February 27, 2019

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Amnesiac

March 15, 2017

In 2001 I was living in Los Angeles when a film producer I occasionally worked for called asking for a favor. He was working on a commercial in San Francisco and needed some props driven up from Burbank the following day. He wanted to know if I could do it. He’d pay me mileage, my day rate, per diem and he’d arranged for me to stay the night with a mutual friend.

 

I had a pretty flexible work schedule that week so I agreed to do it.

 

The next morning I packed an overnight bag and headed to Aaron’s Records on Highland. The drive from LA to San Francisco was six hours depending on traffic, and I was on hold until the props finished being fabricated. I was going to need some new tunes for the ride and this was the perfect excuse to finally pick up Amnesiac by Radiohead.

 

I can’t recall what else I picked up. I was listening to a variety of music at the time. Some country rock by the Flying Burrito Brothers,  and some Everly Brothers. Possibly Brit Pop by Embrace and some indie-rock by Sloan too. The Kinks and The Stones also often played heavily into my road trips.

What I do know is I filled up my 5 disc carousel and got ready to make the drive.

 

As it turned out the props weren’t ready until almost 4pm. By the time I loaded them into my car and made sure they were secure, it was almost 5pm. I was about to head into some brutal traffic on my way out of LA.

For the first few hours the drive went without a hitch. It was slow going with all the traffic, but that was the worst of it. Soon however, the sun began to sink and the conditions started to get dicier.

 

Then it happened. With the sun completely gone I hit a fog bank. Visibility was down to 10 feet, and traffic was stop and go.

 

It was an intense drive. I’ve never been one to white knuckle drive, but I was this night. It was isolating to have such limited visibility. You might crest a hill and finally see hints of distant red tail lights littering the horizon. And this would be the only sense you had of the course of the road up ahead.  If cars were moving. If there was an accident. If there was life on Mars.

 

But the majority of the time, all you could see was the sudden hazy glow of headlights in the opposite direction, or the brake lights directly in front of you. But other times, you saw neither, but knew inevitably those brake lights would come on, and hopefully you were far enough away and had enough time to stop.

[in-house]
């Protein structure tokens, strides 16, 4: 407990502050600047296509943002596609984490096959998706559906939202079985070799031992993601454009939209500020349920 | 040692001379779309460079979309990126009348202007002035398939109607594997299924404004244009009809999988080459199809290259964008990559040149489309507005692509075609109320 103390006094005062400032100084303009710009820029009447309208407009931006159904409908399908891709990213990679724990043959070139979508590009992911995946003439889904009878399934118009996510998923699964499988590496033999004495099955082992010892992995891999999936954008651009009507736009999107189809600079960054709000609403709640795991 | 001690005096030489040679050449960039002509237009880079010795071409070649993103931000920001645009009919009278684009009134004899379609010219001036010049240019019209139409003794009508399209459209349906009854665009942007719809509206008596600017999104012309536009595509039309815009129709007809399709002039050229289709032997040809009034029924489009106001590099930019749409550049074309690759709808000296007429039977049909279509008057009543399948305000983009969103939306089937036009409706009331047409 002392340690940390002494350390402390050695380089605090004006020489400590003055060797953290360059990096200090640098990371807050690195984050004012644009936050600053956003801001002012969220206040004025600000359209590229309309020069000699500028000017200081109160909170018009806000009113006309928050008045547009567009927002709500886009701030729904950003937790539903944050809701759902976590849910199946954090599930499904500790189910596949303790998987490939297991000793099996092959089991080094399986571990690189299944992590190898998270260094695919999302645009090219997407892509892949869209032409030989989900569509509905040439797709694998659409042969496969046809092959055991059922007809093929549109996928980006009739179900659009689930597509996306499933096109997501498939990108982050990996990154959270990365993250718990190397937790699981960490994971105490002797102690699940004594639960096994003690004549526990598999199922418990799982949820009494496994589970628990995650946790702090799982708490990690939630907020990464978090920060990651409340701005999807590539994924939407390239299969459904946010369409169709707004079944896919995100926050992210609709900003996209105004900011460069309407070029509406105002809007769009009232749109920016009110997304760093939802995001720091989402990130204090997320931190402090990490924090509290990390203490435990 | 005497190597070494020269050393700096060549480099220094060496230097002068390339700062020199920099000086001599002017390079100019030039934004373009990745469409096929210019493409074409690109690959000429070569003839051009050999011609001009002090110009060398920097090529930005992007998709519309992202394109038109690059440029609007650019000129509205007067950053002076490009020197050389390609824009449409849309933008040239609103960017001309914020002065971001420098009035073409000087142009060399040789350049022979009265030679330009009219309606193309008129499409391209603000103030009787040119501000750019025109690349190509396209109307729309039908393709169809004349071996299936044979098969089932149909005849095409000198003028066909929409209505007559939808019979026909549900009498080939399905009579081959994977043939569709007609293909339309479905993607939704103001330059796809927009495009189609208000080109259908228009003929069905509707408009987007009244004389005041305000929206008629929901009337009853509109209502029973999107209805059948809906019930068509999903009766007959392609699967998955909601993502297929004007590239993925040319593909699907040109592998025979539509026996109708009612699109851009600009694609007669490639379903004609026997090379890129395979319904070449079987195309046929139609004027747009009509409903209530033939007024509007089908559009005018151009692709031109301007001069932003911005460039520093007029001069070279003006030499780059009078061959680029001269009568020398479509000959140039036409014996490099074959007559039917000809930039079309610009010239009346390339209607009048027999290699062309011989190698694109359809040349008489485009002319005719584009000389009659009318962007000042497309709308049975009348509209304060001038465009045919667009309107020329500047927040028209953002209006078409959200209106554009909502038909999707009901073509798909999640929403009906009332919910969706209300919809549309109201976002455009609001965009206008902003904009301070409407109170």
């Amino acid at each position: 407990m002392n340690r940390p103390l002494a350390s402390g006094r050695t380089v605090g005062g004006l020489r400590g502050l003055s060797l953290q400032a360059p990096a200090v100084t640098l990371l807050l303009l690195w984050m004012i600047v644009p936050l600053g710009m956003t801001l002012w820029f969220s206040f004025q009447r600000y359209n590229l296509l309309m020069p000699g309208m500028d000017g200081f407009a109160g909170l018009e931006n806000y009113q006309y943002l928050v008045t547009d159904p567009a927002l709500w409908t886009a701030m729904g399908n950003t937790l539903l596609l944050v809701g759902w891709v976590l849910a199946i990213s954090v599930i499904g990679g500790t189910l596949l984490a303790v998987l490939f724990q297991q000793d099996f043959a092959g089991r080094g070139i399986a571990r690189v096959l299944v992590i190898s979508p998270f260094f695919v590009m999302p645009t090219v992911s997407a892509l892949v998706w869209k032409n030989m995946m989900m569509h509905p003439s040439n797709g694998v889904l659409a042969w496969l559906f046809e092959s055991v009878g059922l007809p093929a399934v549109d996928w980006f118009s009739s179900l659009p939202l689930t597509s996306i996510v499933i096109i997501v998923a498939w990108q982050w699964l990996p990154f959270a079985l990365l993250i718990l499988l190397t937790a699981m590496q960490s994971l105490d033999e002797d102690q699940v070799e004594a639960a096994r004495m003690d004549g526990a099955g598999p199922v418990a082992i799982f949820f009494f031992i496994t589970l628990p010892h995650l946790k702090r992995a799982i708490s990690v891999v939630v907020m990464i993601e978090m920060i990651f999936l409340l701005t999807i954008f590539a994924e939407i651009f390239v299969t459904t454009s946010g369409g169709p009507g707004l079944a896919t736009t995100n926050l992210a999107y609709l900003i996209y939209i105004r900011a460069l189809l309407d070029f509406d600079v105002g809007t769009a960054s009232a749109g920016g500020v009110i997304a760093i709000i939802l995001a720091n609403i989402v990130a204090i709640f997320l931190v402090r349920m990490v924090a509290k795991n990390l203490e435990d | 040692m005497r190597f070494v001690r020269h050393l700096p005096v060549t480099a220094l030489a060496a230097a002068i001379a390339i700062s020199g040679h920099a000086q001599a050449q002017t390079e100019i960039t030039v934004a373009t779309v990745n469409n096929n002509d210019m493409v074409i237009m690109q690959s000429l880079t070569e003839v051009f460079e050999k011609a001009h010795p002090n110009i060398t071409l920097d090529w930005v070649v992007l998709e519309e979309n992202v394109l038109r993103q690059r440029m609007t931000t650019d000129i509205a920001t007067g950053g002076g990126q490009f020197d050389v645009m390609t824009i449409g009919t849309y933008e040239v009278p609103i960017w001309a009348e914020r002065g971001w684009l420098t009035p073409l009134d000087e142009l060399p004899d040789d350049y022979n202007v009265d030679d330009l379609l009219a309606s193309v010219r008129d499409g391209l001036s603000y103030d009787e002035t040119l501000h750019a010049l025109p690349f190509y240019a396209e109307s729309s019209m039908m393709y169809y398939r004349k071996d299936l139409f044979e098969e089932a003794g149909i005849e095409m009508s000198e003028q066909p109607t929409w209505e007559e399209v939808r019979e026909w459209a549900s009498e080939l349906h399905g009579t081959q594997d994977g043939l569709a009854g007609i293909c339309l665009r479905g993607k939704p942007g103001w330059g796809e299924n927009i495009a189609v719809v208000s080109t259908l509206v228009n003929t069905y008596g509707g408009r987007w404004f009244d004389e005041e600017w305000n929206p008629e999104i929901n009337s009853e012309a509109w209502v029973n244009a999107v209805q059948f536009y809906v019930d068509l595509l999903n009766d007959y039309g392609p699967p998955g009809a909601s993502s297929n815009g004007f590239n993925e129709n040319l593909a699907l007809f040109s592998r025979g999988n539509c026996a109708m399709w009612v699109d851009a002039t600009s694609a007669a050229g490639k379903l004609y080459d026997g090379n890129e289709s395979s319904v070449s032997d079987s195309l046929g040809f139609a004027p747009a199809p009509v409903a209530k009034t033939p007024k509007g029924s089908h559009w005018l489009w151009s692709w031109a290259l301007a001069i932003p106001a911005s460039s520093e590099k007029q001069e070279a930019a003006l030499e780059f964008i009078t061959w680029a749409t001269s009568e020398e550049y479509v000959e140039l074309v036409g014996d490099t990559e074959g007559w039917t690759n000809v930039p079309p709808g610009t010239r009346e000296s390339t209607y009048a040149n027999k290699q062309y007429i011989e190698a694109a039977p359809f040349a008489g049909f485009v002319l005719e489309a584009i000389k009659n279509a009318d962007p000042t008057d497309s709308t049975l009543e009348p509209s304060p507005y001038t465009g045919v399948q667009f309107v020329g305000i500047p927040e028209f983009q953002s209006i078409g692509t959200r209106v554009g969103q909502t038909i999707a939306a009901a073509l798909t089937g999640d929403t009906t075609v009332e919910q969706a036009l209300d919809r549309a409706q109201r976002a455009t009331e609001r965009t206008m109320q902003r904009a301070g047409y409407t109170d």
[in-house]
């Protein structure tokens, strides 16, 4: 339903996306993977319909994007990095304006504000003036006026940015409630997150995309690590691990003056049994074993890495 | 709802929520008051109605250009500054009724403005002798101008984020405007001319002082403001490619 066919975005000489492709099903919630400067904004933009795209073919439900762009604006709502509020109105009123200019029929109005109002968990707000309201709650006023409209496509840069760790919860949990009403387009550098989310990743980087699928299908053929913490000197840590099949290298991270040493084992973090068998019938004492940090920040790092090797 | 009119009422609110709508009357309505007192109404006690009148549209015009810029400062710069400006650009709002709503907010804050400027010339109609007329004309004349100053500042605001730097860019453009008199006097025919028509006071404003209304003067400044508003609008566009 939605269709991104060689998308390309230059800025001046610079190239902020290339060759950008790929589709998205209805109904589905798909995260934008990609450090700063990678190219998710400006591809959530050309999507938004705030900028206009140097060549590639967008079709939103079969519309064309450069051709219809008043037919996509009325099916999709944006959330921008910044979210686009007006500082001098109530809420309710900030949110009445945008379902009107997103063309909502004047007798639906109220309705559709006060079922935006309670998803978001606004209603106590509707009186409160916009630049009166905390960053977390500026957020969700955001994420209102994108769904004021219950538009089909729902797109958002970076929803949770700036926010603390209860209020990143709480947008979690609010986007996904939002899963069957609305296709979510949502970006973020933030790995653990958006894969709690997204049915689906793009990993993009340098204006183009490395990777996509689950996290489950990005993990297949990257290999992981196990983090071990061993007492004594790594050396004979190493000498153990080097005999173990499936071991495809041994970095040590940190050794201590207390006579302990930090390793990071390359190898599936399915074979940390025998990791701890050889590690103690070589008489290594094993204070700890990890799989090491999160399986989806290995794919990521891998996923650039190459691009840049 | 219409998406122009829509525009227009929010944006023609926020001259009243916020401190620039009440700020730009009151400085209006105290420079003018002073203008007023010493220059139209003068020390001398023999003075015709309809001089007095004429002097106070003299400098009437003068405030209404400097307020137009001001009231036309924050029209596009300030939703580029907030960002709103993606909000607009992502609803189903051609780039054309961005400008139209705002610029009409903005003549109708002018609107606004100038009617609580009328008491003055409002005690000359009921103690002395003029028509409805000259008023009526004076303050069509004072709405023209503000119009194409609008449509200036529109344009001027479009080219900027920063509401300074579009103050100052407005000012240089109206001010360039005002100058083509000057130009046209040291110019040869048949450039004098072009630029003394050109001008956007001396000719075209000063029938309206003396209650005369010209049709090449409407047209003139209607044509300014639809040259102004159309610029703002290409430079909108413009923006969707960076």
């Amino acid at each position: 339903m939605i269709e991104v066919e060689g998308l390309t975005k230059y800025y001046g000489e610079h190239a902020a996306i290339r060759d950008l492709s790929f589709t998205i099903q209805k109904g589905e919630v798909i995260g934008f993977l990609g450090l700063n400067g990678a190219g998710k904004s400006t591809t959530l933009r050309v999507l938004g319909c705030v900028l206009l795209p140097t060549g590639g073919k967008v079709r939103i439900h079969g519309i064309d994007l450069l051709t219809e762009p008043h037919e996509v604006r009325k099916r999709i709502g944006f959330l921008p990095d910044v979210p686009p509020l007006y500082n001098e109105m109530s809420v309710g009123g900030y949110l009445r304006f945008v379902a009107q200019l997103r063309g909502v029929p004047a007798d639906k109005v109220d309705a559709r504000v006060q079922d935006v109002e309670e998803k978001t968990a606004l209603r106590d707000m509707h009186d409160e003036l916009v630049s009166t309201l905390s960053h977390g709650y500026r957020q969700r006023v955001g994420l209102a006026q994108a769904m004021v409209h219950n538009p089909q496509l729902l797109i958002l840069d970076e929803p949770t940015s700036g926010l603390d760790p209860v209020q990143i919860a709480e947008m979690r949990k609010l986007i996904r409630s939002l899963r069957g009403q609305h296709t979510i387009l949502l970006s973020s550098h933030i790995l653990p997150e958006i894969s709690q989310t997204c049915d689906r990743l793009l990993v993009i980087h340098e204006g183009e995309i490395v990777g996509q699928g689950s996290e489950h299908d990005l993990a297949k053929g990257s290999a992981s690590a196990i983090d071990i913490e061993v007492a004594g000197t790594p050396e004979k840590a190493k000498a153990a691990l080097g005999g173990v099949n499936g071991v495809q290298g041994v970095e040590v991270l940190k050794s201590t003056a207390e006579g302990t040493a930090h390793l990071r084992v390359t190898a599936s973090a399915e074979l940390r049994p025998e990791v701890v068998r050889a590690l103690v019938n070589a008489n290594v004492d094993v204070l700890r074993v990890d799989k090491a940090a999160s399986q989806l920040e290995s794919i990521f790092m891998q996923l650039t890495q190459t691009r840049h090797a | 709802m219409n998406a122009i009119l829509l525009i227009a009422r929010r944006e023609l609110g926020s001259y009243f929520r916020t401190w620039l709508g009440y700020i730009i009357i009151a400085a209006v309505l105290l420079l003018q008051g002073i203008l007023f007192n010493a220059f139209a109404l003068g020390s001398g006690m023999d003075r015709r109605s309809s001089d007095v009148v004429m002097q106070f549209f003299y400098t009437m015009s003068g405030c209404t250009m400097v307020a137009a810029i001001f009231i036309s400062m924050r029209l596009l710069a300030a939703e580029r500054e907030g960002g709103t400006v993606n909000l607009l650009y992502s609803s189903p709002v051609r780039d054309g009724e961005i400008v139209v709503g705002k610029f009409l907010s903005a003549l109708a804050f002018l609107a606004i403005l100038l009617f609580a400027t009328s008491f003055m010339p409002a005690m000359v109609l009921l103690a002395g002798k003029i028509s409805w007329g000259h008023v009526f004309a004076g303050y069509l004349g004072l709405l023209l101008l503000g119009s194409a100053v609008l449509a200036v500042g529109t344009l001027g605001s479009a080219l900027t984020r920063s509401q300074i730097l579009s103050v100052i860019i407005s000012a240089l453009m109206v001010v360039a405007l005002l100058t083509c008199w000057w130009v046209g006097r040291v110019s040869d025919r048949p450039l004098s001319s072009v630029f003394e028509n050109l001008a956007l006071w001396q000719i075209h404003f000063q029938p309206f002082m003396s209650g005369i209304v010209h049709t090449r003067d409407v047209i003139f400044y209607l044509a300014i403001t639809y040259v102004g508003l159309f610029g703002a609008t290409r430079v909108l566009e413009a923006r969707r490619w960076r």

I was cocooned in a surreal limbo, inching along the freeway with limited visibility. This was how I first experienced Amnesiac.

 

I say ‘experienced’ because I can’t really claim to have listened to it – at least not actively. Before the sun sank below the horizon and the fog rolled in I was likely singing at the top of my lungs and dancing as much as possible while seated and buckled in. But that had all changed by the time Amnesiac came on. Music had been relegated to the background. I was no longer actively listening to it, there were too many other things demanding my attention.

 

For the next 44 minutes Amnesiac was the soundtrack to this surreal drive. I can’t say I managed to distinguish any of the songs at the time. But because of my surroundings and the type of music that inhabits Amnesiac I had an experience unlike any other while listening to music. I often couldn’t distinguish if a sound effect was a part of the music or something happening outside the car. Was that noise the squeaking of tires? A distant horn? A siren moving in the opposite direction? Or a multi-processed guitar effect? I still don’t really know.

 

Because I was so focused on the road I forfeited my ability to differentiate between the music and the outside traffic noise, or at some times, the lack thereof. This album lends itself better to such an experience more than a regular pop album with a basic sonic palette of drums, bass, guitar and vocals. Hearing the album for the first time, I didn’t have the knowledge that a sound effect was a part of the song and not a part of my environment. It was kinda like being in my own sensory deprivation tank.

 

But these weren’t really things I was in any way conscious of while listening to the music. But everything intensified. I sat further forward in my seat, leaning over the steering wheel steering into the oncoming void, unaware of what I was really seeing and hearing. I won’t lie, not knowing the source of all the weird noises made me a little paranoid.

 

It wasn’t until after the album finished that my shoulders relaxed, and my breathing became more regular and I leaned back into my seat and got comfortable again.

 

While this may not have been the best way, either physically or mentally to listen to an album, it was ultimately an incredible experience I will always remember, and hope to never repeat.

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